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Attorney General

Volume 643: debated on Thursday 21 June 2018

The Attorney General was asked—

Forced Marriages

1. What steps the CPS is taking to improve the rate of prosecution of people responsible for forced marriages. (905990)

2. What steps the CPS is taking to improve the rate of prosecution of people responsible for forced marriages. (905991)

The Crown Prosecution Service takes forced marriage very seriously and the prosecution of these crimes remains a priority. In May of this year the CPS secured the first two convictions under the specific offence of forced marriage in England. These successful prosecutions send a clear message that forced marriage is unacceptable and that those responsible will be prosecuted.

We all know that women are much more likely to be the victims of forced marriage than men, but the Daily Mail reported yesterday that police in south Yorkshire had made history by issuing the first ever order to protect a male victim of forced marriage. What is the Solicitor General doing to ensure that the CPS is also aware of male victims of forced marriage?

My hon. Friend is right to raise this issue, and I am happy to tell him that the legal guidance and protocol used by the CPS have been updated to include the experiences of male victims, to help challenge myths and stereotypes and provide details of any support services for them. Indeed, a section on male victims was included in the forced marriage training session held in December of last year, which is now being spread locally throughout CPS areas by forced marriage leads.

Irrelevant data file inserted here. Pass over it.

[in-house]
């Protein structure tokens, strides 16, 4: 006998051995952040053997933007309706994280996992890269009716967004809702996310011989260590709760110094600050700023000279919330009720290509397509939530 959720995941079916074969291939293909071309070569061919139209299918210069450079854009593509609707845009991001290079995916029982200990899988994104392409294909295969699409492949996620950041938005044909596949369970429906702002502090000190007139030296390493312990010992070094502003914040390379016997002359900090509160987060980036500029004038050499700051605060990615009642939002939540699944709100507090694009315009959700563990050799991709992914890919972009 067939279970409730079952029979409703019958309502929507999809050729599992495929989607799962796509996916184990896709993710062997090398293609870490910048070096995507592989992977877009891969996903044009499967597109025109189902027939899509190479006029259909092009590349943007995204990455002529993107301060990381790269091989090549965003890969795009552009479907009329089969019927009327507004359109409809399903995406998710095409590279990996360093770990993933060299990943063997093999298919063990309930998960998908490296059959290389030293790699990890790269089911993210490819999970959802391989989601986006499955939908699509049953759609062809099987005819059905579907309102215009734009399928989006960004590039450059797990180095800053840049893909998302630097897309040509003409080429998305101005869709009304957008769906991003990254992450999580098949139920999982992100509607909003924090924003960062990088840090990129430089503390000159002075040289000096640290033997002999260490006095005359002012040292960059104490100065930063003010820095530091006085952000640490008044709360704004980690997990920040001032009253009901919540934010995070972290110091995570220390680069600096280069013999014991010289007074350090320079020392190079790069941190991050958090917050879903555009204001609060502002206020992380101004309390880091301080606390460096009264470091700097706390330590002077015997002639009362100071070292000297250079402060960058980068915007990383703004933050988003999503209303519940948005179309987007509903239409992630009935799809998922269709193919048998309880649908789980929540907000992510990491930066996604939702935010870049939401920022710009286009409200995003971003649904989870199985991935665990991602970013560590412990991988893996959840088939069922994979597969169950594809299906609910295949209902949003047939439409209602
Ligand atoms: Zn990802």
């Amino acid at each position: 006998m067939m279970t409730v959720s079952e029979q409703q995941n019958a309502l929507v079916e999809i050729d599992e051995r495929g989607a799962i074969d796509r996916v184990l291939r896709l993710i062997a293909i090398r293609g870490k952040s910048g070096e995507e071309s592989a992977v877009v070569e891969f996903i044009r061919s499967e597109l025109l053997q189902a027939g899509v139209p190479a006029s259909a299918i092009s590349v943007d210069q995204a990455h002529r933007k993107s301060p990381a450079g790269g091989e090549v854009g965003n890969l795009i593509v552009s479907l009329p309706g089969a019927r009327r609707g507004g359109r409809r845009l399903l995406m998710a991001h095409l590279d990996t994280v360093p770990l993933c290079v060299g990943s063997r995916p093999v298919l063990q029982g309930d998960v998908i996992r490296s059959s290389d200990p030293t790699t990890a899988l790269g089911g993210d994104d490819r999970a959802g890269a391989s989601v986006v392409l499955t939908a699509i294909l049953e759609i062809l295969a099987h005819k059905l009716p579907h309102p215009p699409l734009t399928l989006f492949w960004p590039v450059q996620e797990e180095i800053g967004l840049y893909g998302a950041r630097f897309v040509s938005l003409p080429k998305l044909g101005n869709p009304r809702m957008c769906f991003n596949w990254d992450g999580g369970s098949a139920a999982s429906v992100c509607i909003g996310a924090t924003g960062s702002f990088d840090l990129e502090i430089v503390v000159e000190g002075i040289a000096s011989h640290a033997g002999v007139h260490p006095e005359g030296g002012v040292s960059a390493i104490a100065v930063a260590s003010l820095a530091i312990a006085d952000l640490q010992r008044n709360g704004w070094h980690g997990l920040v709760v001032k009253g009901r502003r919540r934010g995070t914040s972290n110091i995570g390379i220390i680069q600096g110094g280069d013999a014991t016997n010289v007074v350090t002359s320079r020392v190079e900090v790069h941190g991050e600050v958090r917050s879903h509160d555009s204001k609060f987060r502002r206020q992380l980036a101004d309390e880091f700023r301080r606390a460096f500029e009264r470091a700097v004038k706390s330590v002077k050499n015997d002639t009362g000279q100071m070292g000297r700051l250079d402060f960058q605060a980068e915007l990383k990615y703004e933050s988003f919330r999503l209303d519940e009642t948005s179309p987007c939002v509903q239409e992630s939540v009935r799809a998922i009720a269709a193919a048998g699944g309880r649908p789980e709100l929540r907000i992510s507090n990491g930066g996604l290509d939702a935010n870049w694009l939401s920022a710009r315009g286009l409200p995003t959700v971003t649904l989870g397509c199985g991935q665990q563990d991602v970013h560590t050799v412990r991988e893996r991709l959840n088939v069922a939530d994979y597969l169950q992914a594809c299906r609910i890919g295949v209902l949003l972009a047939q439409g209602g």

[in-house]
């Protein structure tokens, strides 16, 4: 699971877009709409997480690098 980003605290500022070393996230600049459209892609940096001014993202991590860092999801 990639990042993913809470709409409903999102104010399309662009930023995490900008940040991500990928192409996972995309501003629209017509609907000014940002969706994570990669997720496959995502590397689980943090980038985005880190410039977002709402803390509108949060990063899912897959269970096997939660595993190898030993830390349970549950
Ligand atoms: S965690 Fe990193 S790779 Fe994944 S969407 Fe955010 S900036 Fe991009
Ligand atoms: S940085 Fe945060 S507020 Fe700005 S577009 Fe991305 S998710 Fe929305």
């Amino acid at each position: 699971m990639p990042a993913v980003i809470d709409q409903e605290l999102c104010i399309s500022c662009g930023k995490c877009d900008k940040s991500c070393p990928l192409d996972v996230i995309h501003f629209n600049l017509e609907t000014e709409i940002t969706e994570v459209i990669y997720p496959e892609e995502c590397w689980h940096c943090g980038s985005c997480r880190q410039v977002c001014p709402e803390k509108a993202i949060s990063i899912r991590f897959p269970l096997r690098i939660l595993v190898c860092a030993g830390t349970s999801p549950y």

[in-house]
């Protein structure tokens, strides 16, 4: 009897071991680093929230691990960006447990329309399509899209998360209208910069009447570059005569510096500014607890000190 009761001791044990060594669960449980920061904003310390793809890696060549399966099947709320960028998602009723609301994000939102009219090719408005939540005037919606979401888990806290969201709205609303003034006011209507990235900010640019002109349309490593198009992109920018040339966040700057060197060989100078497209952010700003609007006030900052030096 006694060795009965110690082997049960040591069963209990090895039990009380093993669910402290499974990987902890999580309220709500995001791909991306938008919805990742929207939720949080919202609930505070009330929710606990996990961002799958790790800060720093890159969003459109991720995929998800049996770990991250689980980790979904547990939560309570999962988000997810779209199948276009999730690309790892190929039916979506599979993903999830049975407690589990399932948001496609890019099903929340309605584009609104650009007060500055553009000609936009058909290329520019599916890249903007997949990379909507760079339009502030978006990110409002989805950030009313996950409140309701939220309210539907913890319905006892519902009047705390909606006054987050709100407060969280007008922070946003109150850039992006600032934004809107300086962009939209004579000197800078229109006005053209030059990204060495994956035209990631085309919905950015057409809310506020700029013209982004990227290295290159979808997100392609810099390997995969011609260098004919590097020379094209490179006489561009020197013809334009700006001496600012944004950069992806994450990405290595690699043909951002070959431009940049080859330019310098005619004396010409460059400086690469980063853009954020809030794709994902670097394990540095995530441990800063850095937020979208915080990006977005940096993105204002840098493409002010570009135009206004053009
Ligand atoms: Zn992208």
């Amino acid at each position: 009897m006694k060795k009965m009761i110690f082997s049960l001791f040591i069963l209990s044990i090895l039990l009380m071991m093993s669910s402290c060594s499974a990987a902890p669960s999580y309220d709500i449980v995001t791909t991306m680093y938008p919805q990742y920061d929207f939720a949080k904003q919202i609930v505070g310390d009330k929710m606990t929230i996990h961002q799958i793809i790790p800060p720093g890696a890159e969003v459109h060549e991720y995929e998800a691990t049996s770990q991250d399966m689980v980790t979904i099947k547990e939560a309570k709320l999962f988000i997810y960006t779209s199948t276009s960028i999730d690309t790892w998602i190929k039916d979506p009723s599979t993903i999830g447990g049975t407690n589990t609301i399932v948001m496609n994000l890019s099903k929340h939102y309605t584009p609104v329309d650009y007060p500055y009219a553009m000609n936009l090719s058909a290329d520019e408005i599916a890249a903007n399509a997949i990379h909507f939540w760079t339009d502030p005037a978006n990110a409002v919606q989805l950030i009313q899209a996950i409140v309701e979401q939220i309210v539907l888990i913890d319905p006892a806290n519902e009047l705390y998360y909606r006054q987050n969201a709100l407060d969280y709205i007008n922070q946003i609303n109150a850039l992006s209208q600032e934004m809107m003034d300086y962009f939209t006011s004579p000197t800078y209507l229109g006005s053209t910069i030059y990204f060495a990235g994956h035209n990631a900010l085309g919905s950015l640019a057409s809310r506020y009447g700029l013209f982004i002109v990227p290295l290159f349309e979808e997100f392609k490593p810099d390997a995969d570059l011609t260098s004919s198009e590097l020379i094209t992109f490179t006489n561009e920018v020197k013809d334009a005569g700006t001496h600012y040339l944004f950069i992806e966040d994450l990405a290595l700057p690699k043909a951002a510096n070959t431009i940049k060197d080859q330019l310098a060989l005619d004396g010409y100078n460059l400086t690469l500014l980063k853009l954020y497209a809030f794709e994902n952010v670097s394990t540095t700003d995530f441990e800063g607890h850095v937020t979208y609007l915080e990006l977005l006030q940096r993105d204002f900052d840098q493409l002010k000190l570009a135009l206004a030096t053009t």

My hon. Friend is right to acknowledge the challenge facing prosecutors because these prosecutions are among the most complex referred to the CPS. They involve victims being hurt and coerced by members of their own families and communities, and therefore victims coming forward is a confidence issue. But the joint CPS and police forced marriage focus group is working hard to address the challenges faced when prosecuting these crimes.

University of Nottingham research shows that victims of forced marriage quite often have learning difficulties. What special steps are the Government taking to support those very vulnerable victims?

The hon. Lady is right to acknowledge that among the complexities and the questions of confidence is the exploitation of a vulnerability or a particular disability, and that is very much part of the process that I outlined in my answer to my hon. Friend the Member for Taunton Deane (Rebecca Pow). However, the intervention of the hon. Member for Stretford and Urmston (Kate Green) is helpful, and I will ensure that that focus is re-emphasised by the CPS.

Will the Attorney General outline what support is given to the victims of attempted forced marriage to provide them with a new life and a fresh start? Is the CPS equipped to signpost victims to such funding, rather than just moving on after the prosecution?